I am a graduate of Spelman College, a historically black women’s liberal arts college in Atlanta, Georgia. I received my undergraduate degree in Spanish Language and Literature with a concentration on the ‘African Diaspora’. My passion for language differences in marginalized groups such as indigenous groups, women, and Afro-Latinx communities immersed me in the streets of Santo Domingo in the Dominican Republic and as far as “La Rambla” in Barcelona, Spain. While abroad, I conducted research on vernacular and ‘street speech’. Professionally, I aspire to be a sociolinguist and teach at the collegiate level.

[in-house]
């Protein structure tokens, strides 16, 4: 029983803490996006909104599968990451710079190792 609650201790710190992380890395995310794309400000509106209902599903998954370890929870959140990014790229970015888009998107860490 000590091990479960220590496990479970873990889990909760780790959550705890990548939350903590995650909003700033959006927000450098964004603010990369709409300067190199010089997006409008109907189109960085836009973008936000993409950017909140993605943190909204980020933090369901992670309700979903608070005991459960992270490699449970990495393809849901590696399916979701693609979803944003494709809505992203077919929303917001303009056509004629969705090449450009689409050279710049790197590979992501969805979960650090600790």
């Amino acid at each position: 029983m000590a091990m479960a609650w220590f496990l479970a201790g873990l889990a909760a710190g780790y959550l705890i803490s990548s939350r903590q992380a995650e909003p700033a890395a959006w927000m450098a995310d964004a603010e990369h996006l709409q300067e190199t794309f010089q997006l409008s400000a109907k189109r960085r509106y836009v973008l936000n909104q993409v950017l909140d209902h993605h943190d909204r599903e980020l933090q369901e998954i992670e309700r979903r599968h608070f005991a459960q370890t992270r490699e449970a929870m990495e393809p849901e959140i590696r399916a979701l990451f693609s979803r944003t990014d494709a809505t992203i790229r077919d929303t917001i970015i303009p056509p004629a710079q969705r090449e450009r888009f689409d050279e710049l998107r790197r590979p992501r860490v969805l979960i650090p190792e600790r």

After reflecting on my own experiences while abroad, I began investigating the educational performances of those who have been dislocated or marginalized, specifically in Latin America and Spain. I am intrigued by etymology, storytelling, and the varying interpretations of literacy in First Nations, Afro-descendant, and Indigenous groups. My research is motivated by questions like: What are the positive and negative effects of being uprooted in relation to language acquisition? and How do factors such as race, geography, gender, and language impact literacy rates in Least Developed Countries (LDC) and More Developed Countries (MDC)?
- Bachelor of Arts in Spanish Language and Literature, Spelman College (2018)